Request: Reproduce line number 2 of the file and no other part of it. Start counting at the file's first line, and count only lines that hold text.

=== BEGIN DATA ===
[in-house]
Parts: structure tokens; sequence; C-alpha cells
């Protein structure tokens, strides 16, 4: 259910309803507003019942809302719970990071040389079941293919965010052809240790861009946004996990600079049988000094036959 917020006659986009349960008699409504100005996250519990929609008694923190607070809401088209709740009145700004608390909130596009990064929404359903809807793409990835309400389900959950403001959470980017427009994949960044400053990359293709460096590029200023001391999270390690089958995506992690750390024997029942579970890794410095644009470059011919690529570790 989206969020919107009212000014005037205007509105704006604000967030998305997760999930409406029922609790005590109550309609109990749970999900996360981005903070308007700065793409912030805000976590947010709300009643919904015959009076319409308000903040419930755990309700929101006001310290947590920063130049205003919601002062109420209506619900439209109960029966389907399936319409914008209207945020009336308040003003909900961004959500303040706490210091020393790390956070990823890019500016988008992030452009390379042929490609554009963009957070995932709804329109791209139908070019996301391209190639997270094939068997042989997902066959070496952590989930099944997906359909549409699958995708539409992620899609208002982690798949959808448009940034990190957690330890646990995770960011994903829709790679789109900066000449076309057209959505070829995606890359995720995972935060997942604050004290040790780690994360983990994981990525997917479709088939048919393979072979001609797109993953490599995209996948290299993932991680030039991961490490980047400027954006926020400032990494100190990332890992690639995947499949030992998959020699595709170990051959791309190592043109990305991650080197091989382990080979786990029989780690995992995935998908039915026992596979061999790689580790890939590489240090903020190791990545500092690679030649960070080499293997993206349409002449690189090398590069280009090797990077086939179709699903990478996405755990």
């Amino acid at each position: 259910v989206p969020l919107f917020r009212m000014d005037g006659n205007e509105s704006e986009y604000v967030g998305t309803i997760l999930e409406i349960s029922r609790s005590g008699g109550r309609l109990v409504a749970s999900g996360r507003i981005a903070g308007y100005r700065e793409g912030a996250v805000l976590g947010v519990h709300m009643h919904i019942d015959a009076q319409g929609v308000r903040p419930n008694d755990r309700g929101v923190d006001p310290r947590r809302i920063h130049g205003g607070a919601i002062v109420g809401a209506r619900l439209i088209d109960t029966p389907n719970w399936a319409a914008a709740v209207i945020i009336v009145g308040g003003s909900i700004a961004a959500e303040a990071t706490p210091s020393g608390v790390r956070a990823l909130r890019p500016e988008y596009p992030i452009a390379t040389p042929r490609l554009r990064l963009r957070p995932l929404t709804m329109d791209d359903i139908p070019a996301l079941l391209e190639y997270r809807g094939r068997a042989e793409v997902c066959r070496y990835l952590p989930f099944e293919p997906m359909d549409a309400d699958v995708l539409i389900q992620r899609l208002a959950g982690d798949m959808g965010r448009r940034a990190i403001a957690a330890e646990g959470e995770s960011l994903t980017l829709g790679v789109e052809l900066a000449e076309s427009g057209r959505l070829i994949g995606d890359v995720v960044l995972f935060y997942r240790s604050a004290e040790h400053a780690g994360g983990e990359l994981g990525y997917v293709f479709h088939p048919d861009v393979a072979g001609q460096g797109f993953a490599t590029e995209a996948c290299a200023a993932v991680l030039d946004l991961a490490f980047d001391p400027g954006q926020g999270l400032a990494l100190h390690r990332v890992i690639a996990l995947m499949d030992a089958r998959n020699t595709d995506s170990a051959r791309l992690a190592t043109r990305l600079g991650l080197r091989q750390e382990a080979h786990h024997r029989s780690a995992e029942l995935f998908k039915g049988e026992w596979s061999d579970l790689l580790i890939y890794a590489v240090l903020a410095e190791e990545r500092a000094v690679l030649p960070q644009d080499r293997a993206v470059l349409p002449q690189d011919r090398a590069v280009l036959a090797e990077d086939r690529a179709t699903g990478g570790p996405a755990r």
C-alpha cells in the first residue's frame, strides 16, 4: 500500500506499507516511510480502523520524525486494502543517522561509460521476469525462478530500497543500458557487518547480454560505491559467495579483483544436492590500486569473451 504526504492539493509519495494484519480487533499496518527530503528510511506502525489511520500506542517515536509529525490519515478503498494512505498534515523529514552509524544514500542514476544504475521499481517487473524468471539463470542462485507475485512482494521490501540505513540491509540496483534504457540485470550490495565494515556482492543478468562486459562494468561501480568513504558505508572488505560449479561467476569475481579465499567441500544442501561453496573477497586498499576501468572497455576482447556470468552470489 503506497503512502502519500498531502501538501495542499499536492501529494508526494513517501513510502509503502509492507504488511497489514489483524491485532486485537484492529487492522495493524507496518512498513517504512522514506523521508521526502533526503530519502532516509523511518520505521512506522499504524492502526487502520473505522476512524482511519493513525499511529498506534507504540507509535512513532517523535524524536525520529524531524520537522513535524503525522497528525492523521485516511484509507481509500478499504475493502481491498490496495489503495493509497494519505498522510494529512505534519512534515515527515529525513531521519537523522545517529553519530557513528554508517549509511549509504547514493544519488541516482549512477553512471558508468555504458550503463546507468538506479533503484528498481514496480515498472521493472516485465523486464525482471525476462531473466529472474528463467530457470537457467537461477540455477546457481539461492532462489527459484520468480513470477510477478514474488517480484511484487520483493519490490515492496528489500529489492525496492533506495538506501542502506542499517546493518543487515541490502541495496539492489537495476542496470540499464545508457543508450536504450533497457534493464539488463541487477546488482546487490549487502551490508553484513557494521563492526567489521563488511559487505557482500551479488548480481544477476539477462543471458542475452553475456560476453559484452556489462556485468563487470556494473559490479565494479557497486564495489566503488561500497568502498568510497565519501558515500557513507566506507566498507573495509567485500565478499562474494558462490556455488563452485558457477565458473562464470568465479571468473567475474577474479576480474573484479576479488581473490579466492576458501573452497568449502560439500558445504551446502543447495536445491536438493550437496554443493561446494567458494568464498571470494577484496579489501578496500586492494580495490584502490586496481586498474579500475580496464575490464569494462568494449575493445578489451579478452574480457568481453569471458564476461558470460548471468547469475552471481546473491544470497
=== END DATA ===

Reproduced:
Parts: structure tokens; sequence; C-alpha cells